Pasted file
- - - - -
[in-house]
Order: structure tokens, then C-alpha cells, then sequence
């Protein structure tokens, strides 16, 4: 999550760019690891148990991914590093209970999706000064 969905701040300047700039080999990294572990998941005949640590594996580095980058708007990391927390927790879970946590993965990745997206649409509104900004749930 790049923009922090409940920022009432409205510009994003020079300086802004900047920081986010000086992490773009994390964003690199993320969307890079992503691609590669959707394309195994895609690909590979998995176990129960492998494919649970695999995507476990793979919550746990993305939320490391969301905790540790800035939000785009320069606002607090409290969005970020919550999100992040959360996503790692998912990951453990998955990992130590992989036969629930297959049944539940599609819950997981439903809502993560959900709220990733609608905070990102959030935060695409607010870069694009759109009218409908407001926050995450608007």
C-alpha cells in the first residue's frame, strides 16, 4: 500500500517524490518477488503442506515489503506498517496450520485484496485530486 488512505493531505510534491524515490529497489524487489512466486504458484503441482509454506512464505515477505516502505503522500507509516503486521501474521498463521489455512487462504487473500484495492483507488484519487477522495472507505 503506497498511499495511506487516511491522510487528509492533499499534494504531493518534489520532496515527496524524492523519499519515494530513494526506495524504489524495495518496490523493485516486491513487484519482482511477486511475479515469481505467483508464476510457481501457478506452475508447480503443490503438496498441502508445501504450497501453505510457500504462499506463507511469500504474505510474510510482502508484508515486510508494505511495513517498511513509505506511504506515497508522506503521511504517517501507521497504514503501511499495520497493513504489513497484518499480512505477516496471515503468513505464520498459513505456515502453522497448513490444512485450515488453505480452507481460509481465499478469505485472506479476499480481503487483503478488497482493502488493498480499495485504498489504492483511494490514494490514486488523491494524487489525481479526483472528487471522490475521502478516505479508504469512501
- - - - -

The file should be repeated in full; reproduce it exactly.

[in-house]
Order: structure tokens, then C-alpha cells, then sequence
């Protein structure tokens, strides 16, 4: 999550760019690891148990991914590093209970999706000064 969905701040300047700039080999990294572990998941005949640590594996580095980058708007990391927390927790879970946590993965990745997206649409509104900004749930 790049923009922090409940920022009432409205510009994003020079300086802004900047920081986010000086992490773009994390964003690199993320969307890079992503691609590669959707394309195994895609690909590979998995176990129960492998494919649970695999995507476990793979919550746990993305939320490391969301905790540790800035939000785009320069606002607090409290969005970020919550999100992040959360996503790692998912990951453990998955990992130590992989036969629930297959049944539940599609819950997981439903809502993560959900709220990733609608905070990102959030935060695409607010870069694009759109009218409908407001926050995450608007």
C-alpha cells in the first residue's frame, strides 16, 4: 500500500517524490518477488503442506515489503506498517496450520485484496485530486 488512505493531505510534491524515490529497489524487489512466486504458484503441482509454506512464505515477505516502505503522500507509516503486521501474521498463521489455512487462504487473500484495492483507488484519487477522495472507505 503506497498511499495511506487516511491522510487528509492533499499534494504531493518534489520532496515527496524524492523519499519515494530513494526506495524504489524495495518496490523493485516486491513487484519482482511477486511475479515469481505467483508464476510457481501457478506452475508447480503443490503438496498441502508445501504450497501453505510457500504462499506463507511469500504474505510474510510482502508484508515486510508494505511495513517498511513509505506511504506515497508522506503521511504517517501507521497504514503501511499495520497493513504489513497484518499480512505477516496471515503468513505464520498459513505456515502453522497448513490444512485450515488453505480452507481460509481465499478469505485472506479476499480481503487483503478488497482493502488493498480499495485504498489504492483511494490514494490514486488523491494524487489525481479526483472528487471522490475521502478516505479508504469512501